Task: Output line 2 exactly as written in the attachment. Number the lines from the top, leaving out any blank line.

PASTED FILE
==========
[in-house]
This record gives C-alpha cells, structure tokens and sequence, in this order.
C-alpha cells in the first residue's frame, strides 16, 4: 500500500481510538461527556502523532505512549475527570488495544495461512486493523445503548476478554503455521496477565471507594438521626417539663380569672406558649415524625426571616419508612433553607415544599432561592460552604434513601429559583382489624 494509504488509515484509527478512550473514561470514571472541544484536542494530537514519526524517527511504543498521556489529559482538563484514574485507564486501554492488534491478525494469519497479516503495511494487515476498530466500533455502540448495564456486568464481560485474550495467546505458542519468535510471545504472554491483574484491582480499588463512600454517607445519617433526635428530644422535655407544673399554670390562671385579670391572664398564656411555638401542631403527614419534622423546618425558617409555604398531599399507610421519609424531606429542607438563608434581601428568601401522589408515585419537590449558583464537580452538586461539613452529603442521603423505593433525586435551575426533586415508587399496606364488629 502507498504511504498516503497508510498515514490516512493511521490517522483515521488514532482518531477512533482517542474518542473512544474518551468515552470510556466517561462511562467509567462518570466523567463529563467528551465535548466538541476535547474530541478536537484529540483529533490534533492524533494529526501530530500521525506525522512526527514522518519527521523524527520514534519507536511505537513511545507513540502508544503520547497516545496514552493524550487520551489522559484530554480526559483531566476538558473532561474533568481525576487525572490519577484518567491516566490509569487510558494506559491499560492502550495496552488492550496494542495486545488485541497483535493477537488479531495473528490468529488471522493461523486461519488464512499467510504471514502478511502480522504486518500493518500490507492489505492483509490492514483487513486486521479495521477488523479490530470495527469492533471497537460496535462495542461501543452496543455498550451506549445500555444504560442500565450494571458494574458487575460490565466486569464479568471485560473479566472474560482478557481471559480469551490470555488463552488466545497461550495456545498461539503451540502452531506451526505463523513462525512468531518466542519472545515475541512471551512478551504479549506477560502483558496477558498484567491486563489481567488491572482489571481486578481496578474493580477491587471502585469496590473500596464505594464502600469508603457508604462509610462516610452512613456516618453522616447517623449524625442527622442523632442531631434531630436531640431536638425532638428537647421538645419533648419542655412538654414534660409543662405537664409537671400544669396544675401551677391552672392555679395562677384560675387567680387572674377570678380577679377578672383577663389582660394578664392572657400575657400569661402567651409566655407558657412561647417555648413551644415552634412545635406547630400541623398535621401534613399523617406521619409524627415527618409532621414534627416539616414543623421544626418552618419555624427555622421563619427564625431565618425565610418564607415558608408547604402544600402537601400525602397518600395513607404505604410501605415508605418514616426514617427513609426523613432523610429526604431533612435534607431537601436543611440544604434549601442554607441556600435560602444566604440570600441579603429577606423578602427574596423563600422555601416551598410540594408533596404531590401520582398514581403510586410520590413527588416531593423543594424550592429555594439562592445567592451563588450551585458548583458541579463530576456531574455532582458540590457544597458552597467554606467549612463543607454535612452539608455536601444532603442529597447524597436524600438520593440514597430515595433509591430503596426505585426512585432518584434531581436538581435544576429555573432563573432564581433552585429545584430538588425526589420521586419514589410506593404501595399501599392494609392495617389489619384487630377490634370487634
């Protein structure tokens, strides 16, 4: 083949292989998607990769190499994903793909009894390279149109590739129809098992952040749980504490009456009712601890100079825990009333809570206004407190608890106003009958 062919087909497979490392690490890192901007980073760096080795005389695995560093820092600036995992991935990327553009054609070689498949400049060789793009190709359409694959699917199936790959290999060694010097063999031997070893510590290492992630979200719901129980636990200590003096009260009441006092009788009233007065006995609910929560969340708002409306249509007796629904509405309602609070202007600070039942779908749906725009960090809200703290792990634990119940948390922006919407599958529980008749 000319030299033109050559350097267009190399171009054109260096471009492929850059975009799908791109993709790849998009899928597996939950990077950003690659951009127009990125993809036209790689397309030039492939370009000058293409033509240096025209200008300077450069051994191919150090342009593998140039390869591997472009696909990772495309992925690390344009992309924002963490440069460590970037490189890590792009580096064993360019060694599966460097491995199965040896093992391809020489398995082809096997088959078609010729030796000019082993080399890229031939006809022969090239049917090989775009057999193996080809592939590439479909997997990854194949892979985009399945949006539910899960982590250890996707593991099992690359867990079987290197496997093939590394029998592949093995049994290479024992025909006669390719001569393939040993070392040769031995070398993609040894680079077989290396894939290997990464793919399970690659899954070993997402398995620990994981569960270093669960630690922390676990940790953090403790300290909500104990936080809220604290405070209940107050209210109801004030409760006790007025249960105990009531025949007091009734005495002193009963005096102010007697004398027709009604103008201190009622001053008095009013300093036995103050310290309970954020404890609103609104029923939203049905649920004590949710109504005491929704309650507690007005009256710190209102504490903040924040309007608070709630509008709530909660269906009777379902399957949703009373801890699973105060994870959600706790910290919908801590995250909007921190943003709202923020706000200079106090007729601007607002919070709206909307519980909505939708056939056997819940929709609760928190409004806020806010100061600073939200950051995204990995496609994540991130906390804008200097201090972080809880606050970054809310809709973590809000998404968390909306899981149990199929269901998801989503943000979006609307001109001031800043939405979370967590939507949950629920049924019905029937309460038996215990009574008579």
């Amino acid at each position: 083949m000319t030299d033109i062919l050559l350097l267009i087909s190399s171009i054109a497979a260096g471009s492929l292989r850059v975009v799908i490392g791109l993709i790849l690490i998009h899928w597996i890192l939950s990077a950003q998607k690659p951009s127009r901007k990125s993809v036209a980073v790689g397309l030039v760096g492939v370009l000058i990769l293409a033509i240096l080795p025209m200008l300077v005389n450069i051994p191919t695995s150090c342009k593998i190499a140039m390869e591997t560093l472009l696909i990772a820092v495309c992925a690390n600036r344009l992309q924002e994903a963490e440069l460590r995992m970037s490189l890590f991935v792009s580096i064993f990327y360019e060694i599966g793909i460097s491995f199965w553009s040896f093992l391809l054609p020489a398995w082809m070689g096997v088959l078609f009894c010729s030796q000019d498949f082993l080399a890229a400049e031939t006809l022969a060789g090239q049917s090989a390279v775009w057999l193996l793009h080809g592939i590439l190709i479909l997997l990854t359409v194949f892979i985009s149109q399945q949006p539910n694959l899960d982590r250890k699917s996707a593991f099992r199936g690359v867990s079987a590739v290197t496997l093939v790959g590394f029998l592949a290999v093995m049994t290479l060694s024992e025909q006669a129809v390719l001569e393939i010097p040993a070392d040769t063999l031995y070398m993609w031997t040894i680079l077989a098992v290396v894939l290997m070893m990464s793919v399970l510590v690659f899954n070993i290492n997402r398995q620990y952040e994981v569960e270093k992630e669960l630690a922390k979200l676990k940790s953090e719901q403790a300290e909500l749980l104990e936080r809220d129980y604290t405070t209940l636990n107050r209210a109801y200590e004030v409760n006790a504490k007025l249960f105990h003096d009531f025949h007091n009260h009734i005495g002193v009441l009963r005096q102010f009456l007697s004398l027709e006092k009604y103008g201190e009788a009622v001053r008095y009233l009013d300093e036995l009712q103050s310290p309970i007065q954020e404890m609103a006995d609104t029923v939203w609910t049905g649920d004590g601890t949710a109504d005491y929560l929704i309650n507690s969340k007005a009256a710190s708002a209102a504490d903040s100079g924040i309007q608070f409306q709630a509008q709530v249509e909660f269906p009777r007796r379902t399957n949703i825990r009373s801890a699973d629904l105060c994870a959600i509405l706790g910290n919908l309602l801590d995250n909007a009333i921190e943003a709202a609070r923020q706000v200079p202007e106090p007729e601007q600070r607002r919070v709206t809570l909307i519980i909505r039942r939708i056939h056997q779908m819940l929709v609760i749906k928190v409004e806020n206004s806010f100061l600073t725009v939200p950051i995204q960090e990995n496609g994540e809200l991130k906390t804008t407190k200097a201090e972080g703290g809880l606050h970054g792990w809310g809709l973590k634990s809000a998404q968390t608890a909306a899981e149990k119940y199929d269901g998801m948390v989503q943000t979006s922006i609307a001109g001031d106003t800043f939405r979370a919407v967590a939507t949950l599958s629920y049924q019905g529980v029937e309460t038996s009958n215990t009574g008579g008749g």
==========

This record gives C-alpha cells, structure tokens and sequence, in this order.